‘Talks’ Focus On Racism, Anti-Racism

One Warsaw held the first in their series of Be Kind Talks Thursday at Winona Lake’s Limitless Park. The conversation – about racism and anti-racism – was led by (L to R at the table): Jonna Watson, a psychologist; Sara Strahan, a local person of color; Andrew Morton, associate pastor at Warsaw Evangelican Presbyterian Church; and Travis McConnell, with One Warsaw. Photo by Amanda Bridgman, Times-Union.
One Warsaw started the first of many “Be Kind Talks” that focus on racism and anti-racism Thursday.

The panel discussion in Winona Lake’s Limitless Park drew a dozen people and was led by Jonna Watson, who has a master’s degree in psychology; Sara Strahan, a local person of color; Andrew Morton, associate pastor at Warsaw Evangelical Presbyterian Church; and Travis McConnell, with One Warsaw.

Honest discussion about racism and how those honest discussions can continue was the point of the Be Kind Talk Thursday.

Strahan said part of the problem is people’s egos get in the way when it comes to being able to talk about racism.

“We need empathy, we need understanding in this country,” she said. Watson echoed Strahan’s sentiments and said when a person can’t put the ego aside, it becomes problematic in any relationship or conversation.

“It’s a hard thing to do,” Watson said.

For Morton, it’s about meeting people at their individual starting points in their journey and to understand where they’re at and why they’re at that point.

“Some people, it hasn’t been brought to the forefront for them yet,” Morton said of living in a not-very-diverse community. “They haven’t had to address it.”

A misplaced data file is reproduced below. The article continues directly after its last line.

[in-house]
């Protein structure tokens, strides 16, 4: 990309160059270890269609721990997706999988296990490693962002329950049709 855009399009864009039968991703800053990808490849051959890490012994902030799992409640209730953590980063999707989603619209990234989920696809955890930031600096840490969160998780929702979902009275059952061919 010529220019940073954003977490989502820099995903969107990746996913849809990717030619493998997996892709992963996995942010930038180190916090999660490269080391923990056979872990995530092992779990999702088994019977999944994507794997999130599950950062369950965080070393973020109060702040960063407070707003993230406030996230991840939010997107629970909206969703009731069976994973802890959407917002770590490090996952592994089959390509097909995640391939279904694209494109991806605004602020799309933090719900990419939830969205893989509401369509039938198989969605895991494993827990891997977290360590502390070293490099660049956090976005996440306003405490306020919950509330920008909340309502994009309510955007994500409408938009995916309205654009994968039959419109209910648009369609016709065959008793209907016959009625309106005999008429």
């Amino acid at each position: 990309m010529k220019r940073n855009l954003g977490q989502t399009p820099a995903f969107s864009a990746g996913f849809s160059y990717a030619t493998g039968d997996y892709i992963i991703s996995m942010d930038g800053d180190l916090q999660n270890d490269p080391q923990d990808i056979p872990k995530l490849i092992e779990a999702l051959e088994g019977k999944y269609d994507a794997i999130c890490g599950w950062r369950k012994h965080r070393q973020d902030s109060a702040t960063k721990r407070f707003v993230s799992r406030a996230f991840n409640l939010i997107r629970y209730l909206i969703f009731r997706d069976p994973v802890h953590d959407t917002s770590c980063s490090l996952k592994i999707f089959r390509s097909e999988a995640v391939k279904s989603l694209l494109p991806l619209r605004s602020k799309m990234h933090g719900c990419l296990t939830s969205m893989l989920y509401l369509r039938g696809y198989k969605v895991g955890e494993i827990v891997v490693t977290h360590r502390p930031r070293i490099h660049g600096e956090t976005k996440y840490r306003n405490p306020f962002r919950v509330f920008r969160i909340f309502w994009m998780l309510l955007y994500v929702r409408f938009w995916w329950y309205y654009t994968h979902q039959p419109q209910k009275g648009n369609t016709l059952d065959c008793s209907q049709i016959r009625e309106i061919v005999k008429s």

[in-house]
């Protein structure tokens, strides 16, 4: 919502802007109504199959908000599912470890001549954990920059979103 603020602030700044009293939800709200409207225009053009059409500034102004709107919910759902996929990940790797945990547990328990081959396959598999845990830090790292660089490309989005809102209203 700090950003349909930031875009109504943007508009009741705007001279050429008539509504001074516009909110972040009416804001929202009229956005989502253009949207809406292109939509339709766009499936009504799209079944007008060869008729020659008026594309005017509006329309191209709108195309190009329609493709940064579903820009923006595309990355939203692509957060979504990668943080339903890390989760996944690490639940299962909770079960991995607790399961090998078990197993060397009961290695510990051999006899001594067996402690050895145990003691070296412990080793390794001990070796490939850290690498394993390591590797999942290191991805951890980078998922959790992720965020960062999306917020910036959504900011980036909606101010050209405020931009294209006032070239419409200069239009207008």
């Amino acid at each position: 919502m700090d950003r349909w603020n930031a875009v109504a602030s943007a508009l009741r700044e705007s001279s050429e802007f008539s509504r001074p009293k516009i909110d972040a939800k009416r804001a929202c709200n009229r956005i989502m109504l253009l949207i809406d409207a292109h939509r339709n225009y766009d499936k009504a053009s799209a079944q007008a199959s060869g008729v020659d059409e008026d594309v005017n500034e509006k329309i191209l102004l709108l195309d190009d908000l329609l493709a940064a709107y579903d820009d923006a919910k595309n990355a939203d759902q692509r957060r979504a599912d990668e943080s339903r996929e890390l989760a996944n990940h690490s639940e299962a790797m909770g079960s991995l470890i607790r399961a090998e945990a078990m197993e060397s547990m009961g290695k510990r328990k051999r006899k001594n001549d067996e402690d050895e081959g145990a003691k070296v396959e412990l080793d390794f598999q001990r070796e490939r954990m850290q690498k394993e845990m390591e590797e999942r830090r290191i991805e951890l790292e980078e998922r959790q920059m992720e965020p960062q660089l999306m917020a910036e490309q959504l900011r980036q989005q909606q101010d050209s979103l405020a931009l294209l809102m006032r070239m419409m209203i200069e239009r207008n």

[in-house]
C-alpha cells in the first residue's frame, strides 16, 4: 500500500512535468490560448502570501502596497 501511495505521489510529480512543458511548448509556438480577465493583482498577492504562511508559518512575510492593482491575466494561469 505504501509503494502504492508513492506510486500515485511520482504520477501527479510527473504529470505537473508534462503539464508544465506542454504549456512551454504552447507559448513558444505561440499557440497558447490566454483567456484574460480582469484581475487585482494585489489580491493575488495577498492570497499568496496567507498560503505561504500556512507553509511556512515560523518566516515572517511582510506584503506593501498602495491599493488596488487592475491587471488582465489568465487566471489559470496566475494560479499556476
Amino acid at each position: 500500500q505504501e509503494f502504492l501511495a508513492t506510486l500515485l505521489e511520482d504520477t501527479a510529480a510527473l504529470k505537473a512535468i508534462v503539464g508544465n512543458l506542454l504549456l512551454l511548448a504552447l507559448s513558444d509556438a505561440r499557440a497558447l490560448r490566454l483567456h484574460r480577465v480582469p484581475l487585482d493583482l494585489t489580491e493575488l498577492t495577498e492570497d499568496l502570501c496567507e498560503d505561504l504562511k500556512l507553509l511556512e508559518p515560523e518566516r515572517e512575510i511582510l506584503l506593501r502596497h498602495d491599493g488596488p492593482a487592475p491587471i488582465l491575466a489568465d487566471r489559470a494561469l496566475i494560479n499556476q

Morton said humility is how he believes the community can push through the current climate of the world.

McConnell said One Warsaw believes that not being racist isn’t enough – a person needs to be anti-racism.

Strahan said anti-racism to her is to be accepting of all people and learning how to not judge people.

“When you focus on someone based on who they are as a person … they become human, because they are human,” Strahan said.

Morton said for him it begins with asking himself the hard questions and lamenting the ways that he has benefitted from systemic racism and being willing to address that. Morton also acknowledged what he calls systemic racism in churches and congregations. He said in 2020, Sunday mornings are still one of the most segregated times in America.

He’s trying to do his part by having individual conversations with people and also connecting them to other voices, he said.

Strahan encourages the community to be mindful of how they speak to each other.

“It’s OK for each and every single one of us to be different in how we view the world,” she said. “But be mindful.”

“I’m sorry for the way that the church has failed to listen in the past and contributed to this,” Morton said. “The time has come for us to enter the conversation. As people of faith, it’s time for us to be all in in advancing this conversation.”

Strahan also noted to the crowd present – and those watching on One Warsaw’s Facebook Live – that anyone who experiences racism in the workplace has options to stand up for themselves, including reaching out to the Metro Human Resources network in Fort Wayne.

“They will take your case,” she said.

One Warsaw’s first episode of the Be Kind Talks went well, McConnell said after the event.

Three more are planned around the county. They are: from noon to 1 p.m. Sept. 22 in Syracuse, with the location to be decided; from 1 to 2 p.m. Oct. 18 in Silver Lake, with the location to be decided; and Nov. 23 in Warsaw, with the location to be decided.

To learn more about One Warsaw, visit www.onewarsaw.org.